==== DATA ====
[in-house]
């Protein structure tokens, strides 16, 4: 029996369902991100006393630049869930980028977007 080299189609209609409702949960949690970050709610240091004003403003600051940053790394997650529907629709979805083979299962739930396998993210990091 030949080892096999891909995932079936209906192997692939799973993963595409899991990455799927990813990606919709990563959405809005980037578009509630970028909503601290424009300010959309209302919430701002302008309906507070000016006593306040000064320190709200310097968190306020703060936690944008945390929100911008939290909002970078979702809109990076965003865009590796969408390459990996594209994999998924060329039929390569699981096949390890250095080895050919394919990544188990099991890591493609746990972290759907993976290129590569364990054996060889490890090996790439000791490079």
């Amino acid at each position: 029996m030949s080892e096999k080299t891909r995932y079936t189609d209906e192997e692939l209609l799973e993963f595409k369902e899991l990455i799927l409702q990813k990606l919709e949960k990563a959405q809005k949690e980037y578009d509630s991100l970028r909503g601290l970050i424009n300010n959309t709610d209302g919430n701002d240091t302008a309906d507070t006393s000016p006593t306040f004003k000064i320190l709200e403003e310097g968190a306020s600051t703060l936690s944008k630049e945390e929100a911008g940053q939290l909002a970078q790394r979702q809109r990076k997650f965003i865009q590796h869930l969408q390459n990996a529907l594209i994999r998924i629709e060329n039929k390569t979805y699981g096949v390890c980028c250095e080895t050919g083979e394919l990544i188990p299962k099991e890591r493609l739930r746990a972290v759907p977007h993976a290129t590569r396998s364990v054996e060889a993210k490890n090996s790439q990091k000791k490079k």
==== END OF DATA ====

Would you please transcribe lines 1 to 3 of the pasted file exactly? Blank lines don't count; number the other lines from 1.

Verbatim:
[in-house]
């Protein structure tokens, strides 16, 4: 029996369902991100006393630049869930980028977007 080299189609209609409702949960949690970050709610240091004003403003600051940053790394997650529907629709979805083979299962739930396998993210990091 030949080892096999891909995932079936209906192997692939799973993963595409899991990455799927990813990606919709990563959405809005980037578009509630970028909503601290424009300010959309209302919430701002302008309906507070000016006593306040000064320190709200310097968190306020703060936690944008945390929100911008939290909002970078979702809109990076965003865009590796969408390459990996594209994999998924060329039929390569699981096949390890250095080895050919394919990544188990099991890591493609746990972290759907993976290129590569364990054996060889490890090996790439000791490079």
């Amino acid at each position: 029996m030949s080892e096999k080299t891909r995932y079936t189609d209906e192997e692939l209609l799973e993963f595409k369902e899991l990455i799927l409702q990813k990606l919709e949960k990563a959405q809005k949690e980037y578009d509630s991100l970028r909503g601290l970050i424009n300010n959309t709610d209302g919430n701002d240091t302008a309906d507070t006393s000016p006593t306040f004003k000064i320190l709200e403003e310097g968190a306020s600051t703060l936690s944008k630049e945390e929100a911008g940053q939290l909002a970078q790394r979702q809109r990076k997650f965003i865009q590796h869930l969408q390459n990996a529907l594209i994999r998924i629709e060329n039929k390569t979805y699981g096949v390890c980028c250095e080895t050919g083979e394919l990544i188990p299962k099991e890591r493609l739930r746990a972290v759907p977007h993976a290129t590569r396998s364990v054996e060889a993210k490890n090996s790439q990091k000791k490079k």